Gains in the PSX-100 index due to the psychological adjustment of investors to higher interest rates may be presumed as a progressive move to test the new peak when supported by favorable changes in economic fundamentals, otherwise, simply a ripple.

According to Mr. Morgan Housel, the writer of the book “The Psychology of Money”, outcomes of investment depend on luck. He wrote in his book that when I asked economist Robert Shiller;

“What do you want to know about investing that we can’t know?”

And the reply came as:

“The exact role of luck in successful outcomes.”

It is good to have luck on the side, but it will still be prudent to take into consideration the structural difference between the economies and politics of the two countries before drawing a paradigm for PSX-100 behavior in rising interest rate in parallel to how the S&P 500 behaved in rising interest rates in between 1945 to 1981, as they stand apart in term of market capitalization, level of financial literacy, depth of trading volume, degree of price volatility and capacity of the economy to recover from economic shocks.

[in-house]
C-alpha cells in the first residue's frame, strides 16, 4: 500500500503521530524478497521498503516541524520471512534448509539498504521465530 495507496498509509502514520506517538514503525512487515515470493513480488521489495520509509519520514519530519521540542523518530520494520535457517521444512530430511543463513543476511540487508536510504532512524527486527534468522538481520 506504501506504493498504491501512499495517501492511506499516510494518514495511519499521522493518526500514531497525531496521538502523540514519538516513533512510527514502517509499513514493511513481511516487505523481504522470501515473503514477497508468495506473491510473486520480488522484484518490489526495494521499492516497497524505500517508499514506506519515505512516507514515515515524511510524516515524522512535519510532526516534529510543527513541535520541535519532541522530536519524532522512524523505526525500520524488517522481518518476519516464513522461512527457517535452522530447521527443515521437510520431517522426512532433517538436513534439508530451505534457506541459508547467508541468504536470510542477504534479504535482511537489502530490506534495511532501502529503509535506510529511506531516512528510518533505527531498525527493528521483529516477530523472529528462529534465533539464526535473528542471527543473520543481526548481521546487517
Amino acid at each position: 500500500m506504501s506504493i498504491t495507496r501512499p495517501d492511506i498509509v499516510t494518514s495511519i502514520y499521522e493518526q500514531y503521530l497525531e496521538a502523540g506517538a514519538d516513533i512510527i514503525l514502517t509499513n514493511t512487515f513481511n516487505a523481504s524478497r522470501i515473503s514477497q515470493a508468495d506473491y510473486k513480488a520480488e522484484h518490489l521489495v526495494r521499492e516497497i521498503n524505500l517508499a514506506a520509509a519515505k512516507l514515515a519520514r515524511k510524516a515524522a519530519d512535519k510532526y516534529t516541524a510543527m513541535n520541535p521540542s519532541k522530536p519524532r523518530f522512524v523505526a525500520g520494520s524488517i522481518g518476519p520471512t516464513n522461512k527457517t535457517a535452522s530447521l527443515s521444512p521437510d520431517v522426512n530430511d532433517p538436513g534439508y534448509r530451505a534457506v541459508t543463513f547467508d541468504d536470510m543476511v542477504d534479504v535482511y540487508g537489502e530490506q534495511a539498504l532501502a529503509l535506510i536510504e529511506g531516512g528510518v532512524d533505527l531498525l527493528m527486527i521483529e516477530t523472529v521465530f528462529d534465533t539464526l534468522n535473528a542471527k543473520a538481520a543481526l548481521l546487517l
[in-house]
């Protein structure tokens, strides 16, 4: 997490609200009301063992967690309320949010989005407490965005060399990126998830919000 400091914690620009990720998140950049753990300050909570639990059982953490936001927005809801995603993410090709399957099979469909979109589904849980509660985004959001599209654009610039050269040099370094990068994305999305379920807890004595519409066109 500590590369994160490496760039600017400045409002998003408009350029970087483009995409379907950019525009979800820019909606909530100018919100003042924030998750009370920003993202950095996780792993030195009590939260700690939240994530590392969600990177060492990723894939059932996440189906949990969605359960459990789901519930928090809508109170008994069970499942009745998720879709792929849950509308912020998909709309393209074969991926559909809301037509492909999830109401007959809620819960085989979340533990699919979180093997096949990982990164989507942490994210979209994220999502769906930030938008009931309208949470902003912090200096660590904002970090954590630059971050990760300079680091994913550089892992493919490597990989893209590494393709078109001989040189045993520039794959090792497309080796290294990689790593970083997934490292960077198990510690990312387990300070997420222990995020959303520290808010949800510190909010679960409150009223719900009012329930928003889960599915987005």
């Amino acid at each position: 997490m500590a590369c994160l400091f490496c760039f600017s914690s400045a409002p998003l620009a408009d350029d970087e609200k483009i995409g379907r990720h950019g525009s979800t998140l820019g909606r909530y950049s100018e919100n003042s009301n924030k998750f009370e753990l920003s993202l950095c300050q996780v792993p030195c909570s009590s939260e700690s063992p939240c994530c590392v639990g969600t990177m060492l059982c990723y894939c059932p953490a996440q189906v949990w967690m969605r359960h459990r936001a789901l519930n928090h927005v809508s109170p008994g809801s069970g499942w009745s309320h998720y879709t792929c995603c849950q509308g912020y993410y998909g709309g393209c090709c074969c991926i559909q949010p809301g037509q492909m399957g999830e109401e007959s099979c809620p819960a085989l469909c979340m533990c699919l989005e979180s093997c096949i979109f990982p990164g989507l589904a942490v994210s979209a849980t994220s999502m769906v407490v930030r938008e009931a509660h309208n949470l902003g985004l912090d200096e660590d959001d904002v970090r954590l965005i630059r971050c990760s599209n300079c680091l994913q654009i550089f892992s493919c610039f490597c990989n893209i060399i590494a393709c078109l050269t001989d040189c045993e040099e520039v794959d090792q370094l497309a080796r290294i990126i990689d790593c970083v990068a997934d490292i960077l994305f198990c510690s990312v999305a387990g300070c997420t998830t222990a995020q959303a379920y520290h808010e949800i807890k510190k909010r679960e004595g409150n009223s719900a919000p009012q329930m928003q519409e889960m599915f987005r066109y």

*The writer is a business graduate in Finance and MIS from IBA, Karachi with an MSc in Statistics from the University of Karachi and a fellowship in Life Insurance from LOMA, USA, and a certified trainer by the US-AID Programme. He has been associated with business schools as a visiting faculty teaching courses on investment, finance, and financial risk management.

He is currently engaged in investment research and policy with one of the leading life insurance companies in Pakistan.

Posted on: 2023-03-29T11:01:15+05:00